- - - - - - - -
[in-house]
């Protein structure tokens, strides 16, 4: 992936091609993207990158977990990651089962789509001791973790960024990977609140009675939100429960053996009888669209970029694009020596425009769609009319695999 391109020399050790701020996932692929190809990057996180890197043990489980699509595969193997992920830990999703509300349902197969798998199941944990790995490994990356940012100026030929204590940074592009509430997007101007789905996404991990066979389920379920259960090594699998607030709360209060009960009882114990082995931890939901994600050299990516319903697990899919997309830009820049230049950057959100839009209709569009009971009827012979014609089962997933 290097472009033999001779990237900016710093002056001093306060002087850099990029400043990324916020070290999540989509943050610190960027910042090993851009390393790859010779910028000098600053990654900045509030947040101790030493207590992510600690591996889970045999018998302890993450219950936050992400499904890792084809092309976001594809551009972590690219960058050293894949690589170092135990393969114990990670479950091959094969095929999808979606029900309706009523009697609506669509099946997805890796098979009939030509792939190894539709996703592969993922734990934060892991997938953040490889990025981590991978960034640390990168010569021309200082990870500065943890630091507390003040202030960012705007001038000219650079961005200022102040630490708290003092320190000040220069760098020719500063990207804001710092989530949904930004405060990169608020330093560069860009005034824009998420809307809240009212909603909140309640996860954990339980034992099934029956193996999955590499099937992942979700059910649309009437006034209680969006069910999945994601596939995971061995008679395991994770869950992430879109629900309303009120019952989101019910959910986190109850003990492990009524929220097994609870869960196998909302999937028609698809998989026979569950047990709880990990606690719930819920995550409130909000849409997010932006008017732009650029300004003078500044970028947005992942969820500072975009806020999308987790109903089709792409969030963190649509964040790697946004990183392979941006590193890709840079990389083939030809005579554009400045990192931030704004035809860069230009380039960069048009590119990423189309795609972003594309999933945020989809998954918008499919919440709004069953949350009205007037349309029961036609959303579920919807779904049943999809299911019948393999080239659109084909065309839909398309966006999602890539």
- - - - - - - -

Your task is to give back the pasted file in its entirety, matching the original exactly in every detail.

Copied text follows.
[in-house]
């Protein structure tokens, strides 16, 4: 992936091609993207990158977990990651089962789509001791973790960024990977609140009675939100429960053996009888669209970029694009020596425009769609009319695999 391109020399050790701020996932692929190809990057996180890197043990489980699509595969193997992920830990999703509300349902197969798998199941944990790995490994990356940012100026030929204590940074592009509430997007101007789905996404991990066979389920379920259960090594699998607030709360209060009960009882114990082995931890939901994600050299990516319903697990899919997309830009820049230049950057959100839009209709569009009971009827012979014609089962997933 290097472009033999001779990237900016710093002056001093306060002087850099990029400043990324916020070290999540989509943050610190960027910042090993851009390393790859010779910028000098600053990654900045509030947040101790030493207590992510600690591996889970045999018998302890993450219950936050992400499904890792084809092309976001594809551009972590690219960058050293894949690589170092135990393969114990990670479950091959094969095929999808979606029900309706009523009697609506669509099946997805890796098979009939030509792939190894539709996703592969993922734990934060892991997938953040490889990025981590991978960034640390990168010569021309200082990870500065943890630091507390003040202030960012705007001038000219650079961005200022102040630490708290003092320190000040220069760098020719500063990207804001710092989530949904930004405060990169608020330093560069860009005034824009998420809307809240009212909603909140309640996860954990339980034992099934029956193996999955590499099937992942979700059910649309009437006034209680969006069910999945994601596939995971061995008679395991994770869950992430879109629900309303009120019952989101019910959910986190109850003990492990009524929220097994609870869960196998909302999937028609698809998989026979569950047990709880990990606690719930819920995550409130909000849409997010932006008017732009650029300004003078500044970028947005992942969820500072975009806020999308987790109903089709792409969030963190649509964040790697946004990183392979941006590193890709840079990389083939030809005579554009400045990192931030704004035809860069230009380039960069048009590119990423189309795609972003594309999933945020989809998954918008499919919440709004069953949350009205007037349309029961036609959303579920919807779904049943999809299911019948393999080239659109084909065309839909398309966006999602890539």